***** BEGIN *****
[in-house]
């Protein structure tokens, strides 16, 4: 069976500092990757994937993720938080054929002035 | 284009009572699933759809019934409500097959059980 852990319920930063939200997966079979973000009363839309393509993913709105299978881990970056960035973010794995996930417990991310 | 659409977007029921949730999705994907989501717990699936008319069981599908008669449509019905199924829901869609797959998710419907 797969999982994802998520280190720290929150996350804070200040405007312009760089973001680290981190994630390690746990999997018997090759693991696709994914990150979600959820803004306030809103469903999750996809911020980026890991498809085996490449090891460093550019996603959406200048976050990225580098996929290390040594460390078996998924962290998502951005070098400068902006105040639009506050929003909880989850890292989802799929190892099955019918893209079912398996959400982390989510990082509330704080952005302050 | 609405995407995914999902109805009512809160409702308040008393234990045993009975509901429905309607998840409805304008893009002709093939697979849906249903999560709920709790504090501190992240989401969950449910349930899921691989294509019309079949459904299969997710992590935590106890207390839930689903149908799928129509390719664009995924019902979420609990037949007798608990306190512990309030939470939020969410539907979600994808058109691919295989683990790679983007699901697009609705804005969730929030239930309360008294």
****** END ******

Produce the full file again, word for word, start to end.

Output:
[in-house]
């Protein structure tokens, strides 16, 4: 069976500092990757994937993720938080054929002035 | 284009009572699933759809019934409500097959059980 852990319920930063939200997966079979973000009363839309393509993913709105299978881990970056960035973010794995996930417990991310 | 659409977007029921949730999705994907989501717990699936008319069981599908008669449509019905199924829901869609797959998710419907 797969999982994802998520280190720290929150996350804070200040405007312009760089973001680290981190994630390690746990999997018997090759693991696709994914990150979600959820803004306030809103469903999750996809911020980026890991498809085996490449090891460093550019996603959406200048976050990225580098996929290390040594460390078996998924962290998502951005070098400068902006105040639009506050929003909880989850890292989802799929190892099955019918893209079912398996959400982390989510990082509330704080952005302050 | 609405995407995914999902109805009512809160409702308040008393234990045993009975509901429905309607998840409805304008893009002709093939697979849906249903999560709920709790504090501190992240989401969950449910349930899921691989294509019309079949459904299969997710992590935590106890207390839930689903149908799928129509390719664009995924019902979420609990037949007798608990306190512990309030939470939020969410539907979600994808058109691919295989683990790679983007699901697009609705804005969730929030239930309360008294």